Citizens’ commission should probe Grameen Bank crisis
The row between the cabinet of Sheikh Hasina and the Grameen Bank founder Nobel laureate Muhammad Yunus appears to have reached a climax on Thursday, with the former directing the authorities concerned to investigate whether the Yunus, while holding the post of the managing director of the bank, has unduly enjoyed any tax exemption on his foreign currency earnings. The cabinet at its regular weekly meeting also resolved, as reported by New Age on Friday, ‘to reduce the power of the bank’s board and give more authority to its chairman in appointing the managing director of the micro-credit organisations. Yunus, on the other hand, issued a public statement expressing his ‘deep shock’ at the government decision, which, he believes, ‘will ruin the bank of the poor’ and urged the ‘countrymen to come forward to save the property of the poor.’ He did not make any comment on the proposed investigation of his tax evasion, if any.
It is now a common perception in the country, and beyond, that there are personal problems, or personality clashes, between the prime minister, Sheikh Hasina, and the Nobel laureate, which has contributed to Yunus’s removal as GB managing director although the government has claimed many times that it was illegal for Yunus to cling to the post after the retirement age of 60. Besides, referring to the ‘exceptionally high rate of interest of GB loan,’ the prime minister and many leaders of her ruling party have on different occasions accused Yunus and the GB of ‘sucking the blood of the poor.’ Moreover, government leaders, including the prime minister, have several times accused Yunus, directly and indirectly, of conspiring against the government to make sure that the incumbents do not get financial assistance from powerful Western organisations like the World Bank to carry out development. Earlier, in 2008, Yunus publicly provided active support for the military-backed illegal government of Fakhruddin Ahmed, which initially tried to remove Sheikh Hasina and Khaleda Zia from the country’s political arena by way of implementing the so-called ‘minus two’ theory. He even took an abortive step to launch his own political party as an alternative to the political streams represented by the Awami League and the Bangladesh Nationalist Party, which particularly enraged Hasina. However, the nature of the dispute between Hasina and Yunus, subsequently between their supporters, shows that none of the parties involved are pursing any principled position in the ongoing row. The incumbents, despite being publicly critical of the high rate of GB loans, have not made any initiative so far to reduce the rate. Yunus, on the other hand, never explained to the public as to why a person, however competent s/he be, would continue to head an organisation beyond the law, or how empowering the chairman of the bank to pick its managing director from among three people chosen by the board would affect the interest of the poor involved in the organisation.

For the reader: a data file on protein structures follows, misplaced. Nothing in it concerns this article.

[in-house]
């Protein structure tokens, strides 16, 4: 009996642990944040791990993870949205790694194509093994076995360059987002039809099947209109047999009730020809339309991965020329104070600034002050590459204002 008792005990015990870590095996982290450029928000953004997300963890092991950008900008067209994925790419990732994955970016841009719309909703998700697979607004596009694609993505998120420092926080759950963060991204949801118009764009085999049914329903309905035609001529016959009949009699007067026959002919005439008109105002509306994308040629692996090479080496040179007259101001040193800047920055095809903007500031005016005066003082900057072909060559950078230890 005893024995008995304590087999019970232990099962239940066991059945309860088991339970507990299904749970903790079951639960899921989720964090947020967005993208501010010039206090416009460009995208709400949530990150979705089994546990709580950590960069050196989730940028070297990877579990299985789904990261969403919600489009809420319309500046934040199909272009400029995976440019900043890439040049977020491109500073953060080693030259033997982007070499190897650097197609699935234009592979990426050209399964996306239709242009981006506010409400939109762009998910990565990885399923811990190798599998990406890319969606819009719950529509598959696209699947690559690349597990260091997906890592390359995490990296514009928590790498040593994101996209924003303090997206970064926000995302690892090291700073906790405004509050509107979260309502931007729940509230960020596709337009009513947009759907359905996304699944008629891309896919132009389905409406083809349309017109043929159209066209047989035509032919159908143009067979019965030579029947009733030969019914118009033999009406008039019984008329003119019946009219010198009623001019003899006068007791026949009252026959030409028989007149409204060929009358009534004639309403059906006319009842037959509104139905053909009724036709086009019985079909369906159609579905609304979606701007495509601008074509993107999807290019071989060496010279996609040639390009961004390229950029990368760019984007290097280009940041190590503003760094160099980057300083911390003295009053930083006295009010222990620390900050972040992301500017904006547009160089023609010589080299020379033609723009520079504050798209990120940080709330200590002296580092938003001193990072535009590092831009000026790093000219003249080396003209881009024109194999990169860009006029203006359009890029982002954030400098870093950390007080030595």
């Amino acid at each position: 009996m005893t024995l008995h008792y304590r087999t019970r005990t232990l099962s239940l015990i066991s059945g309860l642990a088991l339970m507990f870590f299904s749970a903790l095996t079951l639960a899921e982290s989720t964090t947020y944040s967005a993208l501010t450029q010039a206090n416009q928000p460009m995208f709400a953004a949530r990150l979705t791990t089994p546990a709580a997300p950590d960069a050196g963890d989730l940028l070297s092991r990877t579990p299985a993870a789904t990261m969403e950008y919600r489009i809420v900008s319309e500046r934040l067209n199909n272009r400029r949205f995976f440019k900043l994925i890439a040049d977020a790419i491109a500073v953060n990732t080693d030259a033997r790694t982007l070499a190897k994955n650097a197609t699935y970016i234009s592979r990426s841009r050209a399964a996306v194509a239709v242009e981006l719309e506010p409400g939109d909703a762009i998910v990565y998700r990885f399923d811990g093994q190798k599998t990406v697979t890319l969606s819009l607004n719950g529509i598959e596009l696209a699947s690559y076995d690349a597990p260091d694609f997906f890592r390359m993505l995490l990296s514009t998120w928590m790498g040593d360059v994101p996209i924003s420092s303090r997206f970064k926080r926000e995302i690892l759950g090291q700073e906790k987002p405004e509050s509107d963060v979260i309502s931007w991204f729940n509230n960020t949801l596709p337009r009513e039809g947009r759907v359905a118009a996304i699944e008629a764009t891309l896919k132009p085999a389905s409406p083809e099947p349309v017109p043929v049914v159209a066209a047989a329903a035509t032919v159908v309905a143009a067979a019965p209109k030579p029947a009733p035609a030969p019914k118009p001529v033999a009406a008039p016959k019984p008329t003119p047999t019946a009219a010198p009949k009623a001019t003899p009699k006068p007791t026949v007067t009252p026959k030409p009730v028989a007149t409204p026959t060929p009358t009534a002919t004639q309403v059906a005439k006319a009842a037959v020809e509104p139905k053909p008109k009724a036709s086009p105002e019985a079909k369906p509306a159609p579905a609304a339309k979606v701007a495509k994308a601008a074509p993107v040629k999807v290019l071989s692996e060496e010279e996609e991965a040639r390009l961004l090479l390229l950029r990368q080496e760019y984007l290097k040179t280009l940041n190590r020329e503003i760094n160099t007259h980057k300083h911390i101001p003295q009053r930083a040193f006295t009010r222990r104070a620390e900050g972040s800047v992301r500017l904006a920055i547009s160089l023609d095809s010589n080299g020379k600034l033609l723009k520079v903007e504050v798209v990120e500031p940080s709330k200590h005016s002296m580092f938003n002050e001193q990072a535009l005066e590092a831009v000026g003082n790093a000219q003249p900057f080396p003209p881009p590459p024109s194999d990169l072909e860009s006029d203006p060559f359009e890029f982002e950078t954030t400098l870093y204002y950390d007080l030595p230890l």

Under the circumstances, with the government apparently pursuing its vendetta against Yunus and Yunus not explaining adequately his reasons to oppose the government proposed rules, senior citizens having adequate knowledge of micro-credit/finance and its banking, who enjoy credibility in the larger society for not being biased for or against either of the parties involved in the row, should come forward to constitute a ‘citizens’ inquiry commission’ to look into the whole problem. The citizens’ commission, after conducting an objective investigation of the imbroglio, should apprise the nation through the media of its findings, as well as recommendations, for resolving the GB crisis. It is primarily, after all, people’s money and none should be allowed to play with it. The government and Yunus should help the proposed ‘citizen’s commission’ to do the job.
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